Bank Sediment Type Moderate Bedrock/Boulders/Armour,
Cohesive, Non-Cohesive, Complex
Lateral Stability Moderate High, Moderate, Low (based on
evidence of channel migration)
Sinuosity Moderate
<1:3, >1:3
Erosion above the wave zone Moderate Absent, <10%, 10-30%, >30%
Slumping Moderate
Absent, <10%, 10-30%, >30%
Erosion
Undercutting in the wave zone Extreme Absent, <10%, 10-30%, >30%
Desnagging Low
None, Conducted in Last Year
Excavation High
Present, Absent
Extraction Low
None, Water, Sediment
Land use
Stock access Extreme Present, Absent
*Note that the bank slope indicator is dependent on the sediment type.
The final erosion potential rating determines the site’s Erosion Potential Category, as
summarised in Table 5. The highest possible score for a Confined valley setting (as
selected in the Valley Setting Indicator) is 67 points, whilst the lowest possible score in
a Confined setting is -24. The highest possible score for a Laterally Unconfined valley
setting is 58 points, while the worst is –90.
The area to be assessed will be predetermined by the overall extent of the waterway
feasible for recreational boating. As shown in Figure 4, this length is then divided into
500 m stretches on each side of the river, of which 30% are randomly selected. Each
stretch is then divided into three sections and a 10 m wide transect at the midpoint of
each section assessed. The erosion potential of the three transects should be averaged
Decision Support Tool for Inland Waterways 16
for each stretch. Along the entire testing area, the lowest scoring stretch (i.e. that with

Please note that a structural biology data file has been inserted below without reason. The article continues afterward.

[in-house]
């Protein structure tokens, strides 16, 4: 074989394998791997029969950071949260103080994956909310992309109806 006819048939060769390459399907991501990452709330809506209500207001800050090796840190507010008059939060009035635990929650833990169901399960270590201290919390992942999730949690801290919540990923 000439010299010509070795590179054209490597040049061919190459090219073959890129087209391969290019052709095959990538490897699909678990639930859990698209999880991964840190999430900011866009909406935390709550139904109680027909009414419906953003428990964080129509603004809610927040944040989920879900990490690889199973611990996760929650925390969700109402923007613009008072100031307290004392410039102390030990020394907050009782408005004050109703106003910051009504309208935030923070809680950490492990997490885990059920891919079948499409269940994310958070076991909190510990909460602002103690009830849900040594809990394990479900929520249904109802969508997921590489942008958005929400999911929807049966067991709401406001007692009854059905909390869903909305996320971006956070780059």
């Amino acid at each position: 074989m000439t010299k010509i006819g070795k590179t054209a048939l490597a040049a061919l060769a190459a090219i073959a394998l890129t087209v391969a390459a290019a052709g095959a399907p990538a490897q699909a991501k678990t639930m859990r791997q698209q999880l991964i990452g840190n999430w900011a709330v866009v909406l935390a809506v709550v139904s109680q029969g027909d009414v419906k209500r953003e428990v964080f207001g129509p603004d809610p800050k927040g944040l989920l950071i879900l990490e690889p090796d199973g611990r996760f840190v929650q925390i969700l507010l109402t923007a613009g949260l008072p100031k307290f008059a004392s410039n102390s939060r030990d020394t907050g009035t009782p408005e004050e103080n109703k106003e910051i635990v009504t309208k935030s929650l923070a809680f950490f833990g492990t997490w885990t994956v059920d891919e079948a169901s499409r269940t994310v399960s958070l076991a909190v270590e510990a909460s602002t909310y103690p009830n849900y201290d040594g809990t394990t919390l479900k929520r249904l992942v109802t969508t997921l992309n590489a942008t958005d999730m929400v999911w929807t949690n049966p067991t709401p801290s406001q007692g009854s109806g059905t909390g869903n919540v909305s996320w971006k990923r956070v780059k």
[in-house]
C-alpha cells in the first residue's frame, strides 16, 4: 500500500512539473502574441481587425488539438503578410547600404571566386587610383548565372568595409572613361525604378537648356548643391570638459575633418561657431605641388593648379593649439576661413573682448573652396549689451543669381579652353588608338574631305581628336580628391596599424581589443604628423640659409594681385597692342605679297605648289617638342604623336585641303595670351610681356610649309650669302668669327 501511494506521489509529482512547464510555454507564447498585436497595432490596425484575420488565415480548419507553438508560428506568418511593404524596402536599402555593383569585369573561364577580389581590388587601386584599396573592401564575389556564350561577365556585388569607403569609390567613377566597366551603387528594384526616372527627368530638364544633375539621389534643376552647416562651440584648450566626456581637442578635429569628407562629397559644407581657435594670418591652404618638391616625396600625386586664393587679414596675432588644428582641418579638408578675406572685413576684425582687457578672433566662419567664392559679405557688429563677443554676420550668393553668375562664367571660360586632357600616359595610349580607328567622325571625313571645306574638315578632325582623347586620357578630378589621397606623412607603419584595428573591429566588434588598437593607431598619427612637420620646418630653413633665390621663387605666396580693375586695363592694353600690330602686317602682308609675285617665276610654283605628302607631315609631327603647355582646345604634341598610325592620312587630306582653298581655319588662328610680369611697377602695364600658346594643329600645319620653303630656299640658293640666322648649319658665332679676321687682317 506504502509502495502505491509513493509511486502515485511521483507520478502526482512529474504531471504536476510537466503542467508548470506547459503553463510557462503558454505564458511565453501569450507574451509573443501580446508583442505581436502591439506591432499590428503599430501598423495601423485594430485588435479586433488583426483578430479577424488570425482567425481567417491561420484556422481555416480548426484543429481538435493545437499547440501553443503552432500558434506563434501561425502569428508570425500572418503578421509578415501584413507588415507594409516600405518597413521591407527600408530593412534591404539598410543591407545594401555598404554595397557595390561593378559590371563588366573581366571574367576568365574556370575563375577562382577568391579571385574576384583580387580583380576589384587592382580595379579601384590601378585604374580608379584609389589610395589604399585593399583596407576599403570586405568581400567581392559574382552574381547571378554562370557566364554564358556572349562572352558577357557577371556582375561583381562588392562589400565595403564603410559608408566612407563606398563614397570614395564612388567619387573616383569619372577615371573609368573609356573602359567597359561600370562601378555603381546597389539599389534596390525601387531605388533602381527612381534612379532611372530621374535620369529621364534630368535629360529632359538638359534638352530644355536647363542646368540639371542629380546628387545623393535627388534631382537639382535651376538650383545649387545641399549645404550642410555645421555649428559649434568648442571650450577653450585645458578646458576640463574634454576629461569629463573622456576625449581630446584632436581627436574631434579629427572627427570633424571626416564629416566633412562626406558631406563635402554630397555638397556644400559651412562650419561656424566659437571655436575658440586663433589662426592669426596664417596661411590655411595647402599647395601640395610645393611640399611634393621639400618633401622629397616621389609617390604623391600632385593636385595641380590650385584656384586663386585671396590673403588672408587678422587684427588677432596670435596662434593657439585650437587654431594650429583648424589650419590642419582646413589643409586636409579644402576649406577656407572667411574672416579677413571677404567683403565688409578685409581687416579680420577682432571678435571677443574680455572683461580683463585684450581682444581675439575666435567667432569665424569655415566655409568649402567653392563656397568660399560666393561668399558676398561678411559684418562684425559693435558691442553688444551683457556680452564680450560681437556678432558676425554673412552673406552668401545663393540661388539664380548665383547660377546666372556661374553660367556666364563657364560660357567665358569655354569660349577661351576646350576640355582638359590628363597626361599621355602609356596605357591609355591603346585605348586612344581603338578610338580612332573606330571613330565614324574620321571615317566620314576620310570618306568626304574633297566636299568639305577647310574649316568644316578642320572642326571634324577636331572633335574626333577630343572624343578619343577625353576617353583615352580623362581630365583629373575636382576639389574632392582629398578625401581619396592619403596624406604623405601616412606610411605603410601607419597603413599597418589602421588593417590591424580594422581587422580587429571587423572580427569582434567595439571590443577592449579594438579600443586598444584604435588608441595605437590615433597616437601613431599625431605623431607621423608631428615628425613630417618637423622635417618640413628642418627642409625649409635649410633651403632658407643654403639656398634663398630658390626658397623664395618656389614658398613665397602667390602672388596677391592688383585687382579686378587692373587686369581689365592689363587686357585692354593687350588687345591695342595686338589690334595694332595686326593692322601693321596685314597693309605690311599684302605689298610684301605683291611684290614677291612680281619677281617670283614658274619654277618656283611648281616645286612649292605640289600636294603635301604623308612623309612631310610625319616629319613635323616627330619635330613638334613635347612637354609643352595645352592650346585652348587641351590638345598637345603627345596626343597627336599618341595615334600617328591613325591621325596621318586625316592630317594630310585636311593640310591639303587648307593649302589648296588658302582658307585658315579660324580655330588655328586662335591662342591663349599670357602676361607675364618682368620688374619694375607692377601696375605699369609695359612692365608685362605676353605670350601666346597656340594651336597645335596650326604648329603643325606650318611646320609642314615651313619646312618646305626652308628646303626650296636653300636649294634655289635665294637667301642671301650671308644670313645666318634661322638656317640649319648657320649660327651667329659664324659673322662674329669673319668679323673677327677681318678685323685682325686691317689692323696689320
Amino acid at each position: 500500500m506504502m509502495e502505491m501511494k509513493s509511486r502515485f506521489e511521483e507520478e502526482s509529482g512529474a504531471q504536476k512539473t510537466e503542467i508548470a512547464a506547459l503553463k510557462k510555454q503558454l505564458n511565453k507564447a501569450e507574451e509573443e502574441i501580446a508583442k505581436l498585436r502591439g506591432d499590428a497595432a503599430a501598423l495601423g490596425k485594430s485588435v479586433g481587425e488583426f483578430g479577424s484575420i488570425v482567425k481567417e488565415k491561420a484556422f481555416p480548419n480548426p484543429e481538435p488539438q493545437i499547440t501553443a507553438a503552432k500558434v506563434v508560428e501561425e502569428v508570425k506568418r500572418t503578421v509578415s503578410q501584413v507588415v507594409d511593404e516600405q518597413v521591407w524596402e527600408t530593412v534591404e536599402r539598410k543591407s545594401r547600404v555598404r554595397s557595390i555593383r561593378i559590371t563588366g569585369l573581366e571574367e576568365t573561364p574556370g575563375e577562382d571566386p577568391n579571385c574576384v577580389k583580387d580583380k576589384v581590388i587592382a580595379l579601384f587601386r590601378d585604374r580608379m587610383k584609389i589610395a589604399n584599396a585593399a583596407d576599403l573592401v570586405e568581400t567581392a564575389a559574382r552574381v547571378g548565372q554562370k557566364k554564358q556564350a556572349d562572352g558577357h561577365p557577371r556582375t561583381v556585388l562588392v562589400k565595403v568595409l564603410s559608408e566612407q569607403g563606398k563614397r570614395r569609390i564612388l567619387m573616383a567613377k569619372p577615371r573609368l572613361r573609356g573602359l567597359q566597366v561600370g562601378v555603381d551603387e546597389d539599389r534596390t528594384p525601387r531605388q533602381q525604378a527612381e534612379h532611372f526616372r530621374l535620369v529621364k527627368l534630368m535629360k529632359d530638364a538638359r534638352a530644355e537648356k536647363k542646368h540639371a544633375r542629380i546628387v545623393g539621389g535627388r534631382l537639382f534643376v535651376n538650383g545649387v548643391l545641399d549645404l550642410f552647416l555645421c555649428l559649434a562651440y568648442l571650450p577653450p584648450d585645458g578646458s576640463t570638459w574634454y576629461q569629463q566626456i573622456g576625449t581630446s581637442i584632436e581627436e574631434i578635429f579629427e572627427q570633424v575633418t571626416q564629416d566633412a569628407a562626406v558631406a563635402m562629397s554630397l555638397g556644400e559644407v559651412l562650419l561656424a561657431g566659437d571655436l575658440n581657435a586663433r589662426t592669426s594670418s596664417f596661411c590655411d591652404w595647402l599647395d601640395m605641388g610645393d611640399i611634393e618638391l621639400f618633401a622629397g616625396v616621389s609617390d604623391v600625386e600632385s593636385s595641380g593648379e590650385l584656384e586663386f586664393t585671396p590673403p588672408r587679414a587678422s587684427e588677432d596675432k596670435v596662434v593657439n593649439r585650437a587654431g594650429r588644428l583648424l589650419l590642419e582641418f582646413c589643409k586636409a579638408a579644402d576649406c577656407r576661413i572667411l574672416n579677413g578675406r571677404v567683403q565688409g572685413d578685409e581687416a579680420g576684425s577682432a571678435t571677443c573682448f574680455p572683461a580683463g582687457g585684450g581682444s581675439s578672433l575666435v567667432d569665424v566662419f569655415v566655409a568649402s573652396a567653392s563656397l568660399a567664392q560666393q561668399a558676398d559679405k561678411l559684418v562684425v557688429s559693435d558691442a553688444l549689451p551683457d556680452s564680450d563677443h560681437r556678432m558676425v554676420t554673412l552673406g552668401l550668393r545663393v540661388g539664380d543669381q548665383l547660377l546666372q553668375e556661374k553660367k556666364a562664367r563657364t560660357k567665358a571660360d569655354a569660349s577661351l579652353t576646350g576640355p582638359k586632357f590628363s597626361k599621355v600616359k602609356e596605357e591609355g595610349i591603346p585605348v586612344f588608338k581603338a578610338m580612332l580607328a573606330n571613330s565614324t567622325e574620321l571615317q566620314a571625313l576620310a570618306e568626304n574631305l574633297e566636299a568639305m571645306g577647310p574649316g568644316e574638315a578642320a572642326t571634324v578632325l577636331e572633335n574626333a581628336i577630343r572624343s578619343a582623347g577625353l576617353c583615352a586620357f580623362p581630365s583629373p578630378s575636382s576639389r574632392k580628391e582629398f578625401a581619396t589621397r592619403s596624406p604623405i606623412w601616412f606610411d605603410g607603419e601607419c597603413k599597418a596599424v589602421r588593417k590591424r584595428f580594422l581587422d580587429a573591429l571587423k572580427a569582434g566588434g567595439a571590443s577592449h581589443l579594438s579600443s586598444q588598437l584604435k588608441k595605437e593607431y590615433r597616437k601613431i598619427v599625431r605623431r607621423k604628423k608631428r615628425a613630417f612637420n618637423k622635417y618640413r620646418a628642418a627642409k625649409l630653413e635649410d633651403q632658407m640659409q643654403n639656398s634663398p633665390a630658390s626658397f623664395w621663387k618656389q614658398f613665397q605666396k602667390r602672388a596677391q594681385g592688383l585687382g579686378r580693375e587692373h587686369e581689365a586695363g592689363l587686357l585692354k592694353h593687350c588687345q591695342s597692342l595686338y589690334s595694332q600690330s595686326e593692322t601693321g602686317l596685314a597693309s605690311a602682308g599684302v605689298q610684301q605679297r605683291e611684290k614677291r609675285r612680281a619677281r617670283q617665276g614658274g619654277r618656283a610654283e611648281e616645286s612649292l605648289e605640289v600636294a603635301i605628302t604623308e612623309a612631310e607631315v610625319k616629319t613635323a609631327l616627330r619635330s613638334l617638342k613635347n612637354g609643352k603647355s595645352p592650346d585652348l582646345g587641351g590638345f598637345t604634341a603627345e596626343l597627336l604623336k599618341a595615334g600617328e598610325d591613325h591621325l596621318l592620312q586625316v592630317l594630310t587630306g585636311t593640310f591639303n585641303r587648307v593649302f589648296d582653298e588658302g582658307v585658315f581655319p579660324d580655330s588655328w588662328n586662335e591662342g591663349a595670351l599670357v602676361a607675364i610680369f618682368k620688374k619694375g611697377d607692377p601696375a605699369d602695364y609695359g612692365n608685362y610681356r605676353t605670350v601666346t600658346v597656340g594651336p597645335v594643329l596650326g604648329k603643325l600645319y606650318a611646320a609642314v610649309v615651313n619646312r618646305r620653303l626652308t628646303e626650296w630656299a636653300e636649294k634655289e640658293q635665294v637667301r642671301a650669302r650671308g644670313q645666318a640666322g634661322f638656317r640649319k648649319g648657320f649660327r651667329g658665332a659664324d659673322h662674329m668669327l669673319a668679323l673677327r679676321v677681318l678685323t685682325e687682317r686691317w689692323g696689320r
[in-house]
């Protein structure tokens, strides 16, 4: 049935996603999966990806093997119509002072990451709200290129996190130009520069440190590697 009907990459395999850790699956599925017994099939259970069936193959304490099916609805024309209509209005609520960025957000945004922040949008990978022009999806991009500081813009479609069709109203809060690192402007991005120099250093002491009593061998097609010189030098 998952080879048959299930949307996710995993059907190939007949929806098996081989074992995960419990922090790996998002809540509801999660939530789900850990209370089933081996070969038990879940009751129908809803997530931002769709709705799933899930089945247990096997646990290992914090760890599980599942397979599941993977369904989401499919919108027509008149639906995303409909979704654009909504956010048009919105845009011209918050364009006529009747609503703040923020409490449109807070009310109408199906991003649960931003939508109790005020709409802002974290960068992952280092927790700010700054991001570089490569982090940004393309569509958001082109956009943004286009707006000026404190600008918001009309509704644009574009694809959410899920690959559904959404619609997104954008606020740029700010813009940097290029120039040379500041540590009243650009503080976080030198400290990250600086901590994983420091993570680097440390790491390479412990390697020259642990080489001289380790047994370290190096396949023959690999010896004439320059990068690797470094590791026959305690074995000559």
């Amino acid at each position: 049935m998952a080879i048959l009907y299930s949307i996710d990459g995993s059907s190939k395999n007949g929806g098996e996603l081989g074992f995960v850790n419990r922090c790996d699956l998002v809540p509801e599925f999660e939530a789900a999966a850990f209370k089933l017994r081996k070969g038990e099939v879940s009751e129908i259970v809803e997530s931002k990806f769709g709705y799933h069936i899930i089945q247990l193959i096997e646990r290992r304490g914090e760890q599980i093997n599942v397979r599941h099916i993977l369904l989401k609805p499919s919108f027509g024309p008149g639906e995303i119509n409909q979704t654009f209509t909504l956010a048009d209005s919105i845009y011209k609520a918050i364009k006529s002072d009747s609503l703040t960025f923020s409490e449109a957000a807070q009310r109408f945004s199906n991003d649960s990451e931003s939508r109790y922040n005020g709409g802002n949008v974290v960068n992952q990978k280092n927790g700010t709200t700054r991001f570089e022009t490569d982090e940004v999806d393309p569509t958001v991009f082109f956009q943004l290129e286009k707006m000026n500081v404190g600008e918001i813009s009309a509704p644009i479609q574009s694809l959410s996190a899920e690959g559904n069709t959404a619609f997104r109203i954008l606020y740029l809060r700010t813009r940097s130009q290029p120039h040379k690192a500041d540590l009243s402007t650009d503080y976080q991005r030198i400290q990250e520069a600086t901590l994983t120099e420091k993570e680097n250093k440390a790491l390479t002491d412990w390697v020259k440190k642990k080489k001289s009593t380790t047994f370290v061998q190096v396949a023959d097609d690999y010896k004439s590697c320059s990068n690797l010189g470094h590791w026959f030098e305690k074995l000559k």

the lowest final rating) is taken as the final score. Onsite assessments should be made at
low tide and not during floods, as it is important that the banks can actually be observed
during the assessment process.
Table 5 Final Erosion Potential Categories
Indicator Rating Score* Erosion Category
40 Highly Resistant
20 to 40 Moderately Resistant
20 to 0 Mildly Resistant
0 to -25 Moderately Erosive
-25 to -97 Highly Erosive
*Note that the Indicator Rating Score is the summation of all 22 weighted scores for each transect.
Figure 4. Schematic of Field Assessment Selection Process
Decision Support Tool for Inland Waterways 17
5. DETERMINING MANAGEMENT OUTCOMES
The above sections have outlined relevant methods for determining the boat wake wave
energy, for calculating wind wave energy, developing Average Recurrence Intervals
(ARI), and for assessing the onsite erosion potential. Once this information has been
gathered then the data is fed into a series of matrices that determine the management
outcome.
The first matrix (Table 6) compares the ARI of the wind wave energy against the boat
wave energy for both a single maximum boat wave train and an extended duration
period (8 - 12 hour). The aim of this assessment is to determine the equivalent ARI of
the boat wake wave energy (i.e. to establish if the boats wake wave energy is the
equivalent of a 2-year wind wave event or a 20-year wind wave event). For instance, if
the single maximum boat wave energy is equivalent to a 3-year ARI maximum wind
wave AND the longer duration boat wave energy is comparable to the energy of a 3-
year ARI wind wave, then the site would fall within a Category C rating.
Table 6 Comparison of ARI for Wind and Boat Waves
Equivalent ARI of boat wake wave energy over an extended period
(typically 8 - 12 hours)
Equivalent
ARI for
maximum
boat wake
wave energy <1 1-2 2-5 5-10 10-20 >20
<1 A A B C C C
1-2 A B B C C D
2-5 A B C C D D
5-10 B B C C D D
10-20 B C C D D E
>20 B C C D E E
Based on the outcome from Table 6, which compares the boat wave data against the
wind wave data, an assessment is then made against the calculated site Erosion Potential
(Table 7). As shown in Table 7, a site with a ‘C’ ARI Rating (as determined from Table
6) can either gain one of three management outcomes (Permit, Monitor, Assess) based
on the erosion potential calculated for the site. The final management outcome is then
applied to this entire stretch of the river.
Decision Support Tool for Inland Waterways 18
Table 7 Final Management Outcome
Erosion Potential
ARI
Rating Highly
Resistant Moderately
Resistant Mildly